The girl looked at her reflection in the mirror. She was happy with what she saw. Her hair was shiny. Her skin was smooth. And her smile was bright. She was happy, that is, until she turned the mirror to the magnified side. There she saw only the ragged split ends of her hair, cavernous pores upon her face and crooked yellow teeth. In a split second her pleasure changed to depression. Seeing herself magnified up-close, this beautiful girl couldn’t imagine anyone seeing her as anything but grotesque.
The girl’s story seems extreme, yet, much of the stress we feel in life is caused by a similar distorted outlook. We completely lose sight of the big picture as we narrow our attention on the perceived defects in or around us. A co-worker not responding when we greet them in the hall becomes confirmation that no one likes us. A car cutting us off in traffic becomes disrespect warranting rage. An unexpected visit from a friend becomes an evaluation of our self-worth based on the cleanness level of our home.
The feeling of stress is not caused by events that happen to us but is the result of our perception of those events. The way we view things has a tremendous impact on our ability to cope. We all experience stress in our lives yet some are more resilient than others and much of that difference is found in the view we choose. When we come under stress, a critical step is to take inventory of our thoughts to determine if we are looking at the situation with a balanced perspective or through intense magnification. We maintain a healthy outlook when we choose a wide-angled telescope instead of a microscope; for with it we see the event in perspective, not losing the bigger picture, while keeping our focus on heaven. So the next time you’re feeling stressed, check and see. Did you grab your telescope or your microscope?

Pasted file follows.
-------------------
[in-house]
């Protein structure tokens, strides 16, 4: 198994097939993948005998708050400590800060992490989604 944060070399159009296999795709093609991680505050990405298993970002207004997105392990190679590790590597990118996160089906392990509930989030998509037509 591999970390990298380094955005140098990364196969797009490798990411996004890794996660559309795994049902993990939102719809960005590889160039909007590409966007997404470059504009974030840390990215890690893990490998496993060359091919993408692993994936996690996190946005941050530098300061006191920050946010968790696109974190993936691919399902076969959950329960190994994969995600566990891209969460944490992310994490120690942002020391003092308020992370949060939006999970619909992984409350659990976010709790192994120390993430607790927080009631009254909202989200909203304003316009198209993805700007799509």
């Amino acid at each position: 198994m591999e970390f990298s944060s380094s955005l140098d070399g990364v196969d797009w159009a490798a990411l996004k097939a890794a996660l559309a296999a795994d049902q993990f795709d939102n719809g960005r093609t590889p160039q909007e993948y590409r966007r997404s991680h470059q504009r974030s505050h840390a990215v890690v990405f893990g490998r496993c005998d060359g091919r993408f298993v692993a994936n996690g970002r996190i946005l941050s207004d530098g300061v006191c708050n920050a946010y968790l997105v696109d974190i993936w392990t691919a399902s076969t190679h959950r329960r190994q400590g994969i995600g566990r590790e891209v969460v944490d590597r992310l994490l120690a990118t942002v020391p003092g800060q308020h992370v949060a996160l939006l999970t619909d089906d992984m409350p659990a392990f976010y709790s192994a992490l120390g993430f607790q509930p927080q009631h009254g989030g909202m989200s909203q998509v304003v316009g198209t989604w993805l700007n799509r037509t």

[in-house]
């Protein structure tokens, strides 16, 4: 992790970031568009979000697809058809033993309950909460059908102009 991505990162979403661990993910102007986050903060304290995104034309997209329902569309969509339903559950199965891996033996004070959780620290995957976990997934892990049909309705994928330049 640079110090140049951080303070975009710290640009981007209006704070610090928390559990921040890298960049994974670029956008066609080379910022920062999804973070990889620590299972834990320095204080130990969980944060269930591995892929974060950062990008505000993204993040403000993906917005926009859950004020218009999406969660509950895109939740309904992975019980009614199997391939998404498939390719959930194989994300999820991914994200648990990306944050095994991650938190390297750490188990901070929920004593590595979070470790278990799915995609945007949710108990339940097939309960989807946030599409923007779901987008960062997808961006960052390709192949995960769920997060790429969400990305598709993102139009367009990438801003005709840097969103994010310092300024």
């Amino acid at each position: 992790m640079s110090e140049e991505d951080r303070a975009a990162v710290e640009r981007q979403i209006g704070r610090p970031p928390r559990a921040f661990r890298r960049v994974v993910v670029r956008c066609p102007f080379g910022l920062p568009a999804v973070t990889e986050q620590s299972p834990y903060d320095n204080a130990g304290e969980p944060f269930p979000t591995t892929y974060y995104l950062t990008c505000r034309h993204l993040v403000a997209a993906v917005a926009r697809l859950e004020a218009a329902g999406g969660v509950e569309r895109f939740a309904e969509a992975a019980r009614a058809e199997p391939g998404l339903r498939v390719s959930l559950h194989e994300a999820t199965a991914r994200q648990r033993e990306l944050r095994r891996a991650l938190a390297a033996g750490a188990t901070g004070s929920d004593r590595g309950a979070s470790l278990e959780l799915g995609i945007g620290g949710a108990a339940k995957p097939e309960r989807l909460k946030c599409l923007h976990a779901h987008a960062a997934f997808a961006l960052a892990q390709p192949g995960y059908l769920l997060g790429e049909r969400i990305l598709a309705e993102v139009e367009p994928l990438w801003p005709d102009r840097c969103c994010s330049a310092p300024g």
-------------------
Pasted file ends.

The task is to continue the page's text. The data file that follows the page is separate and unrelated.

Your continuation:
Let us fix our eyes on Jesus, the author and perfecter of our faith, who for the joy set before him endured the cross, scorning its shame, and sat down at the right hand of the throne of God. Hebrews 12:2